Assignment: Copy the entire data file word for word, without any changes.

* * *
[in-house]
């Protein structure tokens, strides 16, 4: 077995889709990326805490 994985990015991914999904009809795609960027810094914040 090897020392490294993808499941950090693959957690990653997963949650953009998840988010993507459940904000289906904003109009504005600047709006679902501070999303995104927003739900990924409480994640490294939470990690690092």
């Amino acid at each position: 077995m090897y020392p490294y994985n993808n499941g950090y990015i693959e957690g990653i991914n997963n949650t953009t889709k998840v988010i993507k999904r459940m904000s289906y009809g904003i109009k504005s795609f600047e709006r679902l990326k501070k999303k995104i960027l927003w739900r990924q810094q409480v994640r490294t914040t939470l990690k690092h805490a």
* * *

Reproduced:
[in-house]
């Protein structure tokens, strides 16, 4: 077995889709990326805490 994985990015991914999904009809795609960027810094914040 090897020392490294993808499941950090693959957690990653997963949650953009998840988010993507459940904000289906904003109009504005600047709006679902501070999303995104927003739900990924409480994640490294939470990690690092």
């Amino acid at each position: 077995m090897y020392p490294y994985n993808n499941g950090y990015i693959e957690g990653i991914n997963n949650t953009t889709k998840v988010i993507k999904r459940m904000s289906y009809g904003i109009k504005s795609f600047e709006r679902l990326k501070k999303k995104i960027l927003w739900r990924q810094q409480v994640r490294t914040t939470l990690k690092h805490a």